1997 The Twilight of the Golds Suzanne Stein Television movie
Satellite Award for Best Actress – Miniseries or Television Film
1998 Body and Soul Gina
1998 The Prophecy II Valerie Rosales
1998 The Last Days of Disco Nina
1998 The Spree Xinia Kelly Television movie
1999 Something More Lisa
1999 Turbulence 2: Fear of Flying Jessica
2000 Militia Julie Sanders
2000 Without Malice Samantha Wilkes Television movie
2000 A House Divided Amanda Dickson Television movie
Nominated—Satellite Award for Best Actress – Miniseries or Television Film
2001 Out of Line Parole Officer Jenny Capitanas
2001 The Anniversary Party Gina Taylor
2001 The Big House Lorraine Brewster Television movie
2001 After the Storm Mrs. Gavotte Television movie
2001 The Feast of All Saints Dolly Rose Television movie
2002 13 Moons Suzi
2002 Roger Dodger Sophie
2002 They Shoot Divas, Don't They? Sloan McBride Television movie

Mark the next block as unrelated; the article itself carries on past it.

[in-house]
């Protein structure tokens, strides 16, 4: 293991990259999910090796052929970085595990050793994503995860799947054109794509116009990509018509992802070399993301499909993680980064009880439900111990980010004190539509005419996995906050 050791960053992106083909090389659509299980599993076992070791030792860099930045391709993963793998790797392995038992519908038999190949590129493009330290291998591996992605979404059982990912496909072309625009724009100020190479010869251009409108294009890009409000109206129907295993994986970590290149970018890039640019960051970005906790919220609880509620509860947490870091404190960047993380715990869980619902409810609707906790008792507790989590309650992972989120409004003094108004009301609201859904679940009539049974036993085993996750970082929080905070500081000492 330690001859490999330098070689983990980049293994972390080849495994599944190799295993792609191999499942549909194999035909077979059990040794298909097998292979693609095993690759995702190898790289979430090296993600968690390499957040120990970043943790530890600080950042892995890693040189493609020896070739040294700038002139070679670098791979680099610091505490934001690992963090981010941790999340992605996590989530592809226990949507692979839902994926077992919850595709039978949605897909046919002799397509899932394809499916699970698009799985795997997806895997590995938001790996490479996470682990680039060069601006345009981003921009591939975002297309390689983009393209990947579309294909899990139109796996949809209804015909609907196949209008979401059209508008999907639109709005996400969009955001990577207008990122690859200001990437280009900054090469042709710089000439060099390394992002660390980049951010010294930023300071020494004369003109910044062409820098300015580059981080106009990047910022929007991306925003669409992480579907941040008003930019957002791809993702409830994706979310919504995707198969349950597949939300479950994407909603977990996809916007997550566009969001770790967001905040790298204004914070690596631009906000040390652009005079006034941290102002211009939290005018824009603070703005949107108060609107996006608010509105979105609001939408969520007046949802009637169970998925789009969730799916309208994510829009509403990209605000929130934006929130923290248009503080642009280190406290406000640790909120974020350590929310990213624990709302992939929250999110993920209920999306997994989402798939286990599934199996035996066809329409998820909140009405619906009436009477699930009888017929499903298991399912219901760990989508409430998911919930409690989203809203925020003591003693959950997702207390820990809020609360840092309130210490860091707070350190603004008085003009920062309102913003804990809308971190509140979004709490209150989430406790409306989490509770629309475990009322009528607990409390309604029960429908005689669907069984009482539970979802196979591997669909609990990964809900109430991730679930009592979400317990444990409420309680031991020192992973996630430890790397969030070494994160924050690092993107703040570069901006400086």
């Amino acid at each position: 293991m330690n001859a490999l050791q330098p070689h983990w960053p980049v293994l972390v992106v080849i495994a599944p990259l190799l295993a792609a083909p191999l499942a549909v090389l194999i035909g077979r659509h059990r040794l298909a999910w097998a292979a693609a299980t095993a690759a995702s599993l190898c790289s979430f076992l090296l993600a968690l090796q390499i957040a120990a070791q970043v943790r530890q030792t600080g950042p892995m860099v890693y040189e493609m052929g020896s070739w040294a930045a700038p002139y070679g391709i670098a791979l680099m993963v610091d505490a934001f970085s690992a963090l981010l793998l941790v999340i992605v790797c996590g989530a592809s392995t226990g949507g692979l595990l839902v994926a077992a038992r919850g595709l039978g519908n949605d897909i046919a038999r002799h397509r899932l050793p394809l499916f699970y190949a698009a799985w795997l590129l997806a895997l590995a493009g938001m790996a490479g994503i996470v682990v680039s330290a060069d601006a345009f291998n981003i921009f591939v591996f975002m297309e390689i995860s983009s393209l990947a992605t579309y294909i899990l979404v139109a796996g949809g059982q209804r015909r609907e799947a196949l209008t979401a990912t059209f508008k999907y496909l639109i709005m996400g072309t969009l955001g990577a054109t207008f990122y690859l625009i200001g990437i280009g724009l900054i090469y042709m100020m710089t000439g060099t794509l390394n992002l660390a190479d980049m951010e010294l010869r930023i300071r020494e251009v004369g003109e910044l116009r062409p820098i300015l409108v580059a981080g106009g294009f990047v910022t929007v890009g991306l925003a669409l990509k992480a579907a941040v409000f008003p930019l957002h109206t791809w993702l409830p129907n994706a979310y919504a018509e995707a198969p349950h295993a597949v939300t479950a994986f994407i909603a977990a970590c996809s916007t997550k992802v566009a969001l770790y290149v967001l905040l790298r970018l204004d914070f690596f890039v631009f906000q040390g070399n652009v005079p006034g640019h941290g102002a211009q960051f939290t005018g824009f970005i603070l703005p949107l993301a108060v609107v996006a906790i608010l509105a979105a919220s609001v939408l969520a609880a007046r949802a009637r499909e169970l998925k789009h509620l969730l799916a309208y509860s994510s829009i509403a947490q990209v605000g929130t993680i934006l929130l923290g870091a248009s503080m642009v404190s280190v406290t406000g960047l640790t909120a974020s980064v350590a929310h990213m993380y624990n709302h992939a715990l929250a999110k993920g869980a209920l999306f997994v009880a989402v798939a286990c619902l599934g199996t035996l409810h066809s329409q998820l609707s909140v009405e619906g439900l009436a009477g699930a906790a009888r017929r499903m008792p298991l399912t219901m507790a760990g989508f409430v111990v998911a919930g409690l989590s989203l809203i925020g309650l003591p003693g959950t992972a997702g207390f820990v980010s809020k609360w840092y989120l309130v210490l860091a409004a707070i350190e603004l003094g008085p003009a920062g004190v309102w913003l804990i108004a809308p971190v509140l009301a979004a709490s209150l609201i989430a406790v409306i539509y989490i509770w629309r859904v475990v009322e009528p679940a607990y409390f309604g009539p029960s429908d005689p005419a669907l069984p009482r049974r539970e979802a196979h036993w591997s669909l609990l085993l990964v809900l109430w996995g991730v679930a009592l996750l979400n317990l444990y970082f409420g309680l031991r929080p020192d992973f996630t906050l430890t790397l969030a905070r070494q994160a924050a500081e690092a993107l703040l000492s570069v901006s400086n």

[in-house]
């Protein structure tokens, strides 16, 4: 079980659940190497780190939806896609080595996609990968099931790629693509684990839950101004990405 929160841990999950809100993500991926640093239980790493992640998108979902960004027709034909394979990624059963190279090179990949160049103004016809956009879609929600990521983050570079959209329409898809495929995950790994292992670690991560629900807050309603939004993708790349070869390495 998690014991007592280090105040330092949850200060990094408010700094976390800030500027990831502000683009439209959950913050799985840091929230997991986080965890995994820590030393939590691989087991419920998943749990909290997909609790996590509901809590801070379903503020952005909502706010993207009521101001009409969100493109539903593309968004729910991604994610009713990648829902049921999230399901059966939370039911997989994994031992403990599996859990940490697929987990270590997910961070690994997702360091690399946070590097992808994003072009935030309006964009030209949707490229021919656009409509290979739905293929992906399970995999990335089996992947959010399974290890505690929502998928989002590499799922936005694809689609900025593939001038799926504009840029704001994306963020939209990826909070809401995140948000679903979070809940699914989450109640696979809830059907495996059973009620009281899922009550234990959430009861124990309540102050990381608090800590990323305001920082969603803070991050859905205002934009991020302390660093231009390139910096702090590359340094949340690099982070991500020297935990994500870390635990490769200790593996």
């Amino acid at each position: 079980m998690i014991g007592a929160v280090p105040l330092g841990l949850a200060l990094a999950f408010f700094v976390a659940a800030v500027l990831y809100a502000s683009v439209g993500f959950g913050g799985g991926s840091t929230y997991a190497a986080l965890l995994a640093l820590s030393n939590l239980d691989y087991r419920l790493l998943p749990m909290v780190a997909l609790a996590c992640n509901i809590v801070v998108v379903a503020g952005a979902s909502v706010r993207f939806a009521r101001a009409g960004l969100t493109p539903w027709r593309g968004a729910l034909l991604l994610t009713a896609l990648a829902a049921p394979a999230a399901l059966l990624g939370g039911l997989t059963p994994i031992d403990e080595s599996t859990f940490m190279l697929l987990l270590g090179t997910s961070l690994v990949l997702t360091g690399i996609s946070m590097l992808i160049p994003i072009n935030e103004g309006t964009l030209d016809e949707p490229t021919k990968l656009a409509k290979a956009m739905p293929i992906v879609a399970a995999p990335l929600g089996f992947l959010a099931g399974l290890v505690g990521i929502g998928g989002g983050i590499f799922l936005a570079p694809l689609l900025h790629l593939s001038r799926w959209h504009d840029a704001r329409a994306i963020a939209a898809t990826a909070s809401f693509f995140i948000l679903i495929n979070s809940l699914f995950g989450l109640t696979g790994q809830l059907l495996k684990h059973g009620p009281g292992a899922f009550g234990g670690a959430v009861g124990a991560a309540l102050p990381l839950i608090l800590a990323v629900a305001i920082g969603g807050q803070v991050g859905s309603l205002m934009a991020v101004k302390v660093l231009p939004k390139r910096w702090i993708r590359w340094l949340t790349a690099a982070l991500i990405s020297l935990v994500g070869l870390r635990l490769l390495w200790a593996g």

2003 Runaway Jury Vanessa Lembeck
2004 Catch That Kid Molly
2005 Break a Leg Juliet
2005 Desolation Sound Elizabeth Storey
2006 The Grudge 2 Trish
2006 Troubled Waters Special Agent Jennifer Beck
2007 My Name Is Sarah Sarah Winston Television movie
2009 Queen to Play L'Américaine
2010 The Book of Eli Claudia
2010 A Night for Dying Tigers Melanie
2010 The Night Before the Night Before Christmas Angela Fox Television movie
2013 Cinemanovels Clementine Independent Film
2014 A Wife's Nightmare Liz


Year Title Role Notes
1985 Faerie Tale Theatre Cinderella Episode: "Cinderella"
1992 2000 Malibu Road Perry Quinn 6 episodes
1997 The Outer Limits Robin Dysart Episode: "Bodies of Evidence"
1997–1998 Nothing Sacred Justine Madsen Judd 2 episodes
1999 The Hunger Jane Episode: "And She Laughed"